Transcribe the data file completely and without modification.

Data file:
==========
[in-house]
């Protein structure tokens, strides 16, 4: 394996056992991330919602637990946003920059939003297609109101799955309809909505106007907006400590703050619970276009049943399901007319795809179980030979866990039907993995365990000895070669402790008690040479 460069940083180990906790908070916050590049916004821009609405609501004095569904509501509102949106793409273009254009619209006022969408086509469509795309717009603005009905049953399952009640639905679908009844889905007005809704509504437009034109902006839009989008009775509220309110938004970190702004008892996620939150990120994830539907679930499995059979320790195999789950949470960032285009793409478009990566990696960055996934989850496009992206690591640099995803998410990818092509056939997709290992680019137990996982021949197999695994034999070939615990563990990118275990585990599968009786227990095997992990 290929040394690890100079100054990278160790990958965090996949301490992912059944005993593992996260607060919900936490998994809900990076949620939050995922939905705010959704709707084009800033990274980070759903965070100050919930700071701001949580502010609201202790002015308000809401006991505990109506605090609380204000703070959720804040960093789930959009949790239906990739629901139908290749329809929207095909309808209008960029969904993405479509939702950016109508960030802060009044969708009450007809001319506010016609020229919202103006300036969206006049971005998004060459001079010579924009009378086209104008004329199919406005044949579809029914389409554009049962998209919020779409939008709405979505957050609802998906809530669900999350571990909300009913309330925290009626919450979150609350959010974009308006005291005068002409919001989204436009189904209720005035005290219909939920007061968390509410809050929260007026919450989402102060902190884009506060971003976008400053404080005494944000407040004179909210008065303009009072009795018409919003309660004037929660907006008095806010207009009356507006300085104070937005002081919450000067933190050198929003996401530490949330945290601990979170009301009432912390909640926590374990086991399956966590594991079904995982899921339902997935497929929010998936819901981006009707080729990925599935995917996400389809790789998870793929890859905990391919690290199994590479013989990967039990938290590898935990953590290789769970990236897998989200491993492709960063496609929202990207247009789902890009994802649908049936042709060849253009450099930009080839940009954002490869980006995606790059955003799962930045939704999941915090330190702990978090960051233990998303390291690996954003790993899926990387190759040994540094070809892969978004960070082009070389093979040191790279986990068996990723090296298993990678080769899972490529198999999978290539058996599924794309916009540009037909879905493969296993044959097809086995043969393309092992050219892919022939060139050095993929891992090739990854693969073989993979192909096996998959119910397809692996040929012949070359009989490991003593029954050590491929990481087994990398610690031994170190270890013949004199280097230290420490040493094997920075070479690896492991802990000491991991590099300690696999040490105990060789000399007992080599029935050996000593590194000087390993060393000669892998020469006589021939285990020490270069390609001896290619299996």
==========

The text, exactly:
[in-house]
């Protein structure tokens, strides 16, 4: 394996056992991330919602637990946003920059939003297609109101799955309809909505106007907006400590703050619970276009049943399901007319795809179980030979866990039907993995365990000895070669402790008690040479 460069940083180990906790908070916050590049916004821009609405609501004095569904509501509102949106793409273009254009619209006022969408086509469509795309717009603005009905049953399952009640639905679908009844889905007005809704509504437009034109902006839009989008009775509220309110938004970190702004008892996620939150990120994830539907679930499995059979320790195999789950949470960032285009793409478009990566990696960055996934989850496009992206690591640099995803998410990818092509056939997709290992680019137990996982021949197999695994034999070939615990563990990118275990585990599968009786227990095997992990 290929040394690890100079100054990278160790990958965090996949301490992912059944005993593992996260607060919900936490998994809900990076949620939050995922939905705010959704709707084009800033990274980070759903965070100050919930700071701001949580502010609201202790002015308000809401006991505990109506605090609380204000703070959720804040960093789930959009949790239906990739629901139908290749329809929207095909309808209008960029969904993405479509939702950016109508960030802060009044969708009450007809001319506010016609020229919202103006300036969206006049971005998004060459001079010579924009009378086209104008004329199919406005044949579809029914389409554009049962998209919020779409939008709405979505957050609802998906809530669900999350571990909300009913309330925290009626919450979150609350959010974009308006005291005068002409919001989204436009189904209720005035005290219909939920007061968390509410809050929260007026919450989402102060902190884009506060971003976008400053404080005494944000407040004179909210008065303009009072009795018409919003309660004037929660907006008095806010207009009356507006300085104070937005002081919450000067933190050198929003996401530490949330945290601990979170009301009432912390909640926590374990086991399956966590594991079904995982899921339902997935497929929010998936819901981006009707080729990925599935995917996400389809790789998870793929890859905990391919690290199994590479013989990967039990938290590898935990953590290789769970990236897998989200491993492709960063496609929202990207247009789902890009994802649908049936042709060849253009450099930009080839940009954002490869980006995606790059955003799962930045939704999941915090330190702990978090960051233990998303390291690996954003790993899926990387190759040994540094070809892969978004960070082009070389093979040191790279986990068996990723090296298993990678080769899972490529198999999978290539058996599924794309916009540009037909879905493969296993044959097809086995043969393309092992050219892919022939060139050095993929891992090739990854693969073989993979192909096996998959119910397809692996040929012949070359009989490991003593029954050590491929990481087994990398610690031994170190270890013949004199280097230290420490040493094997920075070479690896492991802990000491991991590099300690696999040490105990060789000399007992080599029935050996000593590194000087390993060393000669892998020469006589021939285990020490270069390609001896290619299996």